Books Editor’s Note
It’s that time of the year when the bookish world begins to explode with their “best of” lists. I find this time both joyous and fearsome, for while I’m excited for all the books, I’m also presented with the limitations of my reading capabilities, faced with the hundreds of books I never got around to, probably never will. Nevertheless, here are a few of them to get you started. In addition, an embarrassment of riches by way of news, views and recs.
A list of good literary reads
One: The Guardian traces the origins and evolution of “erasure poetry”, an age-old practice that recently gained popularity on social media, in which you shroud parts of an existing text to create something new altogether, usually a poem (featuring work by Austin Kleon, whose newsletter I recommended a few weeks ago).
Two: An amusing little mystery for you to ponder over in Book History Bites, about 19th century bookseller Sarah Heath and the steps she decided to take when she found that her mail was being tampered with. This’ll teach you not to mess with bookish folk.
Three: I am glad I’m not alone in loving and dedicatedly reading the Acknowledgements in books. Electric Literature adores them too, and gives you some excellent reasons why.
Four: On CrimeReads, two Christian authors reflect on thrillers containing themes of faith and how they shape those stories. They’re careful in their representation, clear about their approach and intentions, and it’s worth a read for anyone who has been fascinated by the role religion, which can be controversial, can play in fiction.
Five: Beside profiles the Greenpoint Library in Brooklyn, situated in a neighbourhood that saw one of the largest oil spills in US history; the library was created as part of the response to the damage caused by the spill. The building is designed to integrate nature in and around its structure. Even better, its mission is to educate its patrons on sustainability and environmentalism. Win win win.
Six: Like I bemoaned, the end of the year can be a difficult time for readers in terms of reckoning with their reading habits. Book Riot has a handy, judgement-free and practical primer on how to audit your reading life.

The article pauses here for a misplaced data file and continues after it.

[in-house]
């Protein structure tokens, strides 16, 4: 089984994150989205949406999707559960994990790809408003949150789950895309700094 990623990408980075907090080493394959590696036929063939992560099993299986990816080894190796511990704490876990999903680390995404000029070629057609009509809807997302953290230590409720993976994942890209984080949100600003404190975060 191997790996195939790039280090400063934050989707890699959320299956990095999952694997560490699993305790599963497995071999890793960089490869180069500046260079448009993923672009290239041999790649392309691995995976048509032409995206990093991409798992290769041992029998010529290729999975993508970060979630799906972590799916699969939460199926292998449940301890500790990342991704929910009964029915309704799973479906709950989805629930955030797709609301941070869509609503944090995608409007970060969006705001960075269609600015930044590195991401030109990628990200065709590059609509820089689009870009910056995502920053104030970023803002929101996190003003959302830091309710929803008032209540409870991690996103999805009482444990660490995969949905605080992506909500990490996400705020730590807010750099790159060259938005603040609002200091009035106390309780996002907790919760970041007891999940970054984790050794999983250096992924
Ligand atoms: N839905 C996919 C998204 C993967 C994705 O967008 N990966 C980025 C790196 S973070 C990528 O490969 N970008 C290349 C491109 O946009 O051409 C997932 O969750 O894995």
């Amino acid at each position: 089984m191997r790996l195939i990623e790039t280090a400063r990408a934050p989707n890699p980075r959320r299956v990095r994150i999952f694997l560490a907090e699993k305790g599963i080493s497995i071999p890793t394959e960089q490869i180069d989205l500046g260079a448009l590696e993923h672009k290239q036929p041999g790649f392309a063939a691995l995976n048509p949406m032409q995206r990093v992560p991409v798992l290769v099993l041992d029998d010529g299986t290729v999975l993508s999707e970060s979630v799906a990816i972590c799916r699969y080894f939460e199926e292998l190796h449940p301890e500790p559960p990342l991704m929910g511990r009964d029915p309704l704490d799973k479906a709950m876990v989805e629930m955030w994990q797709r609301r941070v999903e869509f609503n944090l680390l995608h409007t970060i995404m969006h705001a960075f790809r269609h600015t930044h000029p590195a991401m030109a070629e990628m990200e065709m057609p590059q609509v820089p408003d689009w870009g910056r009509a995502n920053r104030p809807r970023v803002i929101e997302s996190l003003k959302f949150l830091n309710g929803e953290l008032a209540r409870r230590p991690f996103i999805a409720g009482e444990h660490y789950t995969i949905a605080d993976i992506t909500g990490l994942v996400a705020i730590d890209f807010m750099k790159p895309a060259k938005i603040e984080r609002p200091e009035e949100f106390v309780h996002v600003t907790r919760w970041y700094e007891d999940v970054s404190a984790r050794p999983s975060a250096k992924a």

Seven: In spring this year, author and professor Kim Beil started cataloguing and writing about a trunk full of 19th-century schoolbooks that her mother found in an old farmhouse in the 1960s. She recounts the lessons she learnt along the way in LitHub, which include, among others, the undertaking of a project and the sense of purpose that brings with itself, looking back on familiar things from a new perspective and doing the boring stuff on the way to the interesting stuff.
Eight: Finally, also on LitHub, the transformation of what we now know as the Bodleian Library under the much-needed stewardship of Sir Thomas Bodley, without whom the institution would have remained “kind of a dump.”
Quick fixes, a.k.a. few varied recommendations
One: First off, my favourite awards of the year are here: the Goodreads Choice Awards 2021. I absolutely adore voting for my favourite books each year, over multiple rounds and across a number of categories, and I think you should go and support your fave books too!
Two: The faith-in-thrillers article put me in mind of ‘The Unquiet Dead’ by Ausma Zehanat Khan, which features a lead detective who is a practicing Muslim, his faith an integral part of who he is. The book deals with difficult, harrowing subjects separate from the religious angle, and the author really manages to do justice to all these aspects.
Three: Any mention of the Bodleian Library and I’m instantly taken to one of my favourite series of all time, the Mary Russell and Sherlock Holmes series, which charts the long and delightful lives of Holmes and his equal in intellect and life, Russell, as they solve mysteries of esoteric natures and in different parts of the world. Russell, is a student at Oxford and is frequently found in said library. Start with ‘The Beekeeper’s Apprentice’, where the two meet.
Four: Author Malinda Lo posted on Instagram a picture of the Credits page in her book, leading many to ask: why don’t books have credits pages? Speaking of credit, I’d urge everyone to get themselves a copy of ‘The Plot’ by Jean Hanff Korelitz. Washed out former author and current MFA professor listens to the brilliant plot for a novel an arrogant student of his has come up with. But when the student dies without publishing his novel, the professor decides to steal his plot and make it his own. But no theft goes unnoticed, as we all realize in this suspenseful, propulsive thriller.
Five: If you liked the story about the cool bookseller, give ‘Mr. Penumbra’s 24–Hour Bookstore’ by Robin Sloan a shot. A new employee at the eponymous store discovers that there’s mysterious goings-on within the four walls of the establishment. When he makes a report of all the strangenesses—with a little help from his friends—and brings it to Mr. Penumbra, he finds that the secrets of the store are not limited to its physical confines.
Note: Reading Habit is curated by our book editor Anushree Kaushal. Want to send along recommendations, feedback or just say hi? Email her at firstname.lastname@example.org.